US-based Bain Capital and General Atlantic are among the investors looking to acquire Morgan Stanley’s 34.3 percent stake in China International Capital Corporation (CICC), the country’s largest investment bank, an industry source has confirmed to sister news site PEI Asia.
First round bids for the stake, which has been valued between $1.2 billion and $1.5 billion, are due next Tuesday, the source said.
Morgan Stanley declined to comment. Bain Capital and General Atlantic could not be reached at press time.
Asia’s financial services sector is shaping up to be fertile investment territory for funds operating at the larger end of the deal spectrum. Just last month, Primus Financial Holdings and China Strategic Holdings acquired a 97.57 percent stake in Taiwanese insurance company Nan Shan Life Insurance for $2.15 billion from US insurance giant AIG; Asia’s largest financial services sector deal this year.
Morgan Stanley was a founder investor in CICC in 1995 alongside state-backed investment company China Jianyin Investment, state institution China National Investment & Guaranty Corporation, Chinese conglomerate Mingly Corporation and Singapore’s GIC. The US bank invested between $35 million and $37 million in CICC at the time, according to media reports.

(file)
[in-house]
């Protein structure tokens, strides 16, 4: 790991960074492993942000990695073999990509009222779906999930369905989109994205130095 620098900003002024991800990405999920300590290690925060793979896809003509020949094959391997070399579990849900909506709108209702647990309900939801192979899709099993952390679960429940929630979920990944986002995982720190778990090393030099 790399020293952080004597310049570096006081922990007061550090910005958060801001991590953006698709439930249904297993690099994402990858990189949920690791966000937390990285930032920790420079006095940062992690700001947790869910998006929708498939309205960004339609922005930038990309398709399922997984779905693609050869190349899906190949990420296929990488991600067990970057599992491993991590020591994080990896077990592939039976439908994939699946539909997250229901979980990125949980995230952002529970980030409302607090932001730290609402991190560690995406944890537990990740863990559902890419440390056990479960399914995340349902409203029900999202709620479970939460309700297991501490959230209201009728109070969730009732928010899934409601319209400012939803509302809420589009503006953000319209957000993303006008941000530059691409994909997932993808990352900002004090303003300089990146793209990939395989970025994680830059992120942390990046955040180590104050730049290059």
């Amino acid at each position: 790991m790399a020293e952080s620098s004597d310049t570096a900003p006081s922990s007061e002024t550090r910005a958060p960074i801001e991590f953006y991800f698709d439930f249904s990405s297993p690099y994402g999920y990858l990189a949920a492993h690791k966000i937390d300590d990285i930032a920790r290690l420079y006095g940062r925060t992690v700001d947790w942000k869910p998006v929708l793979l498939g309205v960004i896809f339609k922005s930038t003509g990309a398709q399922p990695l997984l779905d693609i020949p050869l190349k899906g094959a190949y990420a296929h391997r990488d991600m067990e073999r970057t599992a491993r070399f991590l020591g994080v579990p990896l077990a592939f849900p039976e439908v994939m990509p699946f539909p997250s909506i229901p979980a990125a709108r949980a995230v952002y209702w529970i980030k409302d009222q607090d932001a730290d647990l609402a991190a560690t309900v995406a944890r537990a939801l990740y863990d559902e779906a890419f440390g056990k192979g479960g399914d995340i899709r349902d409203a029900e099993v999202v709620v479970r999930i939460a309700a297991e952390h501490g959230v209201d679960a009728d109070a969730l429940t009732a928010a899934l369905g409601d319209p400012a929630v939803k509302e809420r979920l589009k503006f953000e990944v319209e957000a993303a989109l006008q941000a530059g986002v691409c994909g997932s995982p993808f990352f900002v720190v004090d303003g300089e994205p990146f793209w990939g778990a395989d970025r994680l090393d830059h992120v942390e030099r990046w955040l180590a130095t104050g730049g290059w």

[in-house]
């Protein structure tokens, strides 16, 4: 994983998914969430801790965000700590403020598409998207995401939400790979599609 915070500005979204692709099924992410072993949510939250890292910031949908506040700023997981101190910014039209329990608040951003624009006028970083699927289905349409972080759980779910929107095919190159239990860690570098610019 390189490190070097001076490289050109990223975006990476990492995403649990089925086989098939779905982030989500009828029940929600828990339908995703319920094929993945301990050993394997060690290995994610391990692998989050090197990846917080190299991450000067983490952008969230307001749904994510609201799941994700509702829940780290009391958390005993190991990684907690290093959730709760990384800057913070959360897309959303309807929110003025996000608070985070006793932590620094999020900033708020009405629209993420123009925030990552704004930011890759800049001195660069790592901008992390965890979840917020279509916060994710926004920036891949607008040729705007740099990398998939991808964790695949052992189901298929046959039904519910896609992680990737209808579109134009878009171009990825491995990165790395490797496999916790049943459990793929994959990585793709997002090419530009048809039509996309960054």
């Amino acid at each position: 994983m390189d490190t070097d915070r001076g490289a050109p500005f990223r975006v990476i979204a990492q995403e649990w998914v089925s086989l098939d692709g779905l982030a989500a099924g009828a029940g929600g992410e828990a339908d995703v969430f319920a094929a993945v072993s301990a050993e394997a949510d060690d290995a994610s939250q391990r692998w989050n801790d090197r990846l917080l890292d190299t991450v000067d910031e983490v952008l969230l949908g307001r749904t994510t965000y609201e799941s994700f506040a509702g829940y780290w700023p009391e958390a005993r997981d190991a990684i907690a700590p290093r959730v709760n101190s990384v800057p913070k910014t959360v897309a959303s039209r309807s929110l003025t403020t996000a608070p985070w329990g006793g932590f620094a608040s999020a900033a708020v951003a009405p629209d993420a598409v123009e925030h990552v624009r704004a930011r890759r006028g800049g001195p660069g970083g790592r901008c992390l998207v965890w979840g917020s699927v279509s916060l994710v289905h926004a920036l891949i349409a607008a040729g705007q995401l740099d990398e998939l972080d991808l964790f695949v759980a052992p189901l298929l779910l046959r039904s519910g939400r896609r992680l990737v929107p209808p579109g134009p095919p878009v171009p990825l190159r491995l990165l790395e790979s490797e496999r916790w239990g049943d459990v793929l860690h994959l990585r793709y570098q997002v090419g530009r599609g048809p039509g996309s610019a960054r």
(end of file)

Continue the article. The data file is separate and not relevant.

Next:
The US investment bank reportedly first tried to sell its CICC stake in 2007, at which time potential purchasers included private equity firms TPG and JC Flowers. However, the process was halted due to low offers in the light of the financial crisis and disagreements with regulators. According to the Wall Street Journal, one major obstacle was a share program which compensated CICC’s employees with equity in CICC, potentially diluting Morgan Stanley’s stake to 27 percent from 34.3 percent.
Also this week, media reports have named The Blackstone Group, Kohlberg Kravis Roberts and Singapore’s Temasek Holdings among investors that will likely bid for AXA’s 15.6 percent stake in Chinese insurer Taikang Life.
The French insurer’s stake is worth $1.05 billion, valuing the company at $28.12 billion, the sources reportedly told Reuters. The first round of bids is expected to be submitted by this Friday, with AXA aiming to close the deal before the end of the year, they added.
AXA acquired the stake in China’s fourth largest insurance company as part of its acquisition of Swiss insurer Winterthur in 2006.